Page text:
Thursday, June 13, 2024

Right-wing populists notch huge gains across EU in European Parliament elections — throwing governments into chaos

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The right strikes back!

The president of France was forced to call an emergency election as populist right-wing parties made stunning gains in elections held across Europe Sunday.

President Emmanuel Macron announced he would dissolve his National Assembly and hold elections next month after he was humiliated by voters in the European Parliament election.

The anti-immigration, anti-EU National Rally party led by Macron’s arch-rival Marine Le Pen is projected to get at least 31% of the votes — more than twice as many as the president’s pro-European centrist party.

“The French people have sent a very clear message. They no longer want a technocratic, out-of-touch European construction which results in a loss of influence, identity and freedom,” Le Pen said, according to The Times.

In Germany, the right-wing Alternative for Germany (AfD) party took second place in the polls with 16.5% of the vote despite being mired in controversies — even placing ahead of Chancellor Olaf Scholz’s party.

Germany’s left-of-center governing coalition parties are estimated to barely secure a combined 30% of votes.

The Greens environmental party, the second-biggest in Scholz’s coalition, only secured 12% of the vote.

Germany’s right-wing Alternative for Germany party celebrated major wins on Sunday, with the party taking second place in the nation. AFP via Getty Images
It was a major blow to German Chancellor Olaf Scholz’s whose party is projected to receive less votes than the opposition. AP

Alice Weidel, co-head of the AfD, touted her party’s projected victories on Sunday despite the negative headlines that have followed them, including the conviction of one of their leading politicians last month for closing out a campaign speech with the infamous Nazi slogan, “Everything for Germany!”

“We’ve done well because people have become more anti-European,” Weidel said on Sunday.

“People are annoyed by so much bureaucracy from Brussels,” she added, giving a plan ultimately to ban CO2-emitting cars as an example.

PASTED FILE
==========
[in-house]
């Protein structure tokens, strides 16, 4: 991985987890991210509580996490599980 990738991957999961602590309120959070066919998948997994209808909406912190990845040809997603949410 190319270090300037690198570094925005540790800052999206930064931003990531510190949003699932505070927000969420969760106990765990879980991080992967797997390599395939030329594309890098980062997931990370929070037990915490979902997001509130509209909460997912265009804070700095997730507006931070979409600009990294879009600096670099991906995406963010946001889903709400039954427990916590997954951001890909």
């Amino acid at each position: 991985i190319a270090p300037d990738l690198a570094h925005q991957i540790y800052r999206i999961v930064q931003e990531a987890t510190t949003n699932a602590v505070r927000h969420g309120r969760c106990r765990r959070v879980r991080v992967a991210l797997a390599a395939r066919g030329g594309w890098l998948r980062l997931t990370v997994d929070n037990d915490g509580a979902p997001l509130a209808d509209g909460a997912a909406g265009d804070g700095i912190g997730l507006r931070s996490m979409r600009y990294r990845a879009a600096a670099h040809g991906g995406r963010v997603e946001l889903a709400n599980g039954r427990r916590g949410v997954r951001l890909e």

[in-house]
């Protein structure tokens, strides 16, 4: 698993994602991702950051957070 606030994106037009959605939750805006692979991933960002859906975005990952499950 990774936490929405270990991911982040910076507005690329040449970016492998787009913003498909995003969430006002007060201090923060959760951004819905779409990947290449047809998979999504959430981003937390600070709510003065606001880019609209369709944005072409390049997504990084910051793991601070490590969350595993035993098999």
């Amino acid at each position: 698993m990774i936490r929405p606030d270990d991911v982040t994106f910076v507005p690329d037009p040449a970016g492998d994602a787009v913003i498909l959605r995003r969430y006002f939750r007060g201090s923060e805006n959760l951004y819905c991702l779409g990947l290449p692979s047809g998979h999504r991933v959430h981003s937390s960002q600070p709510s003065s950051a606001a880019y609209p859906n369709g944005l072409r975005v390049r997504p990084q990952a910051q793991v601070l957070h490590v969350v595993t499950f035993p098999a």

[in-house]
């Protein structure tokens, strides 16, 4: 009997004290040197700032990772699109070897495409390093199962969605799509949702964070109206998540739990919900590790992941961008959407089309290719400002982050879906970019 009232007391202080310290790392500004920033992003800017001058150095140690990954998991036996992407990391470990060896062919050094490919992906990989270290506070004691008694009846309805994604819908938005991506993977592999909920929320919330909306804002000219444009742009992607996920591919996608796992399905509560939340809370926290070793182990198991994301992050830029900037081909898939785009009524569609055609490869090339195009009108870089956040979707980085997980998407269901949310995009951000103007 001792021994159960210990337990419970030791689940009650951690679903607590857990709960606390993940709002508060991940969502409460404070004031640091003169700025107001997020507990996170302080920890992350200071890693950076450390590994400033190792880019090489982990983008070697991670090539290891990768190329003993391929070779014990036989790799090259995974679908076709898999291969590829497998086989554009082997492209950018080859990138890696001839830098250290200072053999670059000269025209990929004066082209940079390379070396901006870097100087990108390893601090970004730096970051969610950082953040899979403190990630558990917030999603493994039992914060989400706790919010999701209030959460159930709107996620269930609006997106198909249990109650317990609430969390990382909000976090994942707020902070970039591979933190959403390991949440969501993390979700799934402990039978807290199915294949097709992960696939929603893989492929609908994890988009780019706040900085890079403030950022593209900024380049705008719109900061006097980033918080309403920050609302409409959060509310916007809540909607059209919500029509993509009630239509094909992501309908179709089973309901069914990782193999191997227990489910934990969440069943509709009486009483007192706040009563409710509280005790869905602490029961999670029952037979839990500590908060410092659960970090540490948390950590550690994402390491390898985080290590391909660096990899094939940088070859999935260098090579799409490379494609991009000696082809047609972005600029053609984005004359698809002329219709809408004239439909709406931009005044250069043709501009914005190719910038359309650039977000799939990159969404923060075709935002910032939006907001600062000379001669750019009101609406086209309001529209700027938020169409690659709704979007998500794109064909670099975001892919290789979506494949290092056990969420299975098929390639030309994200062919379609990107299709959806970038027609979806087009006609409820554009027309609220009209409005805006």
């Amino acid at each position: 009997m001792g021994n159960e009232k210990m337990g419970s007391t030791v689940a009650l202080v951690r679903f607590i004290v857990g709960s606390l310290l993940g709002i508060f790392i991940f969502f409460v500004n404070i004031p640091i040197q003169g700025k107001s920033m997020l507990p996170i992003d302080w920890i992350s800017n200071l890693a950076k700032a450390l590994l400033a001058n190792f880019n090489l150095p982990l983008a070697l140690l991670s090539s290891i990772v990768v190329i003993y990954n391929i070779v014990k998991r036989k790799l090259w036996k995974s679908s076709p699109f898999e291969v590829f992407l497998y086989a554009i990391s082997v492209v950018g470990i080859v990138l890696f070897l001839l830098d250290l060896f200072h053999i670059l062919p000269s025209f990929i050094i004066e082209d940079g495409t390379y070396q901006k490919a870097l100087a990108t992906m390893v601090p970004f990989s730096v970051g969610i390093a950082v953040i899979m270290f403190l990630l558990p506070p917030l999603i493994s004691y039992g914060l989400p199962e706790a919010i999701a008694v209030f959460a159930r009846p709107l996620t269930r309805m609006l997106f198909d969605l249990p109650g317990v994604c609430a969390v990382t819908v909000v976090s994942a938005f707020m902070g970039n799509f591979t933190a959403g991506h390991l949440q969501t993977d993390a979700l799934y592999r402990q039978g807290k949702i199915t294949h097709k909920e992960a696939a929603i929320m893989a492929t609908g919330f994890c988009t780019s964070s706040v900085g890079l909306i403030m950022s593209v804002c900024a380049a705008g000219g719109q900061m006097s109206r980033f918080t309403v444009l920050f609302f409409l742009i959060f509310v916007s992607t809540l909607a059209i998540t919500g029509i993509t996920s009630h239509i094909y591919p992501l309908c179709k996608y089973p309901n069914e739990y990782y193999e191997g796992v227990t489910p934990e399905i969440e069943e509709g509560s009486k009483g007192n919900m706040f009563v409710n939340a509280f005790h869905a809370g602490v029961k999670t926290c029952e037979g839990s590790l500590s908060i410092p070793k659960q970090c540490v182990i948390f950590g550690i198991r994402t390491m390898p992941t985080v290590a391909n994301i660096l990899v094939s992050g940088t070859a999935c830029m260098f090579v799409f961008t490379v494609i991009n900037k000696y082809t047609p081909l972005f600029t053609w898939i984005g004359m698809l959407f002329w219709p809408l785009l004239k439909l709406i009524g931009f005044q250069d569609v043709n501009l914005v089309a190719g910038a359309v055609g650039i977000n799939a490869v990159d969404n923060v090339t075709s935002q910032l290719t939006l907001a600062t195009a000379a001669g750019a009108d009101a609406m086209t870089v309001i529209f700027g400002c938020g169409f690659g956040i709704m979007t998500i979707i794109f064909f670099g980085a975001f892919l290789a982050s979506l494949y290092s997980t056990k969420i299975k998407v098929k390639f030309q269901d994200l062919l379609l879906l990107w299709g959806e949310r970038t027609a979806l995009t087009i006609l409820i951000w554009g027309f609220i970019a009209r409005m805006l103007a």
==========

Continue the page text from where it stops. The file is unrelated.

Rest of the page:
Before Sunday, the signs of a major shift were apparent. In the Netherlands, anti-immigrant populist Prime Minister Geert Wilders increased his seats of the European Parliament from one to seven — though liberal parties narrowly won the most votes.

The nationalist victories signify a shift to the right for the European Parliament, which could fragment the EU, analysts said.

“This is a hard defeat for us today,” said Kevin Kühnert, the head of Germany’s Social Democrats — Chancellor’s Schultz’s party.

France’s President Emmanuel Macron’s centrist party is expected to secure less than half of the opposition, nationalist party. POOL/AFP via Getty Images

The European Parliament elections represent the second largest democratic vote in the world — after India — with some 450 citizens represented.

In Belgium, the Prime Minister Alexander De Croo announced he would resign after national elections in the nation of 11.5 million people saw his center-right party’s vote share projected to drop to less than 5%.

The right-wing anti-immigration Vlaams Belang party took second place in the election with 17.5% of the vote, while the right-wing nationalist New Flemish Alliance retained the largest share of votes.

Sunday’s results will result in complex negotiations in a country divided by language and deep regional identities. Belgium is split along linguistic lines, with francophone Wallonia in the south and Dutch-speaking Flanders in the north, and governments are invariably formed by coalitions made of parties from both regions.

The projections in Germany and France were expected to be repeated in other European Union countries, with Austria’s right-wing Freedom Party coming out on top in the nation’s polls over the weekend.

The change in the European Parliaments’ make up could make it more difficult for the governing body to pass legislation and even paralyze the world’s largest trading bloc as conservatives may be more likely to take a nation-first focus less concerned with the EU as a whole.

EU lawmakers, who serve a five-year term in the 720-seat Parliament, have a say in a wide variety of issues affecting the 27-member bloc, including financial rules, climate policies and agriculture laws.

It also approves the budget for the EU and is in charge of the aid being delivered to Ukraine in its fight against Russia.

With Post wires

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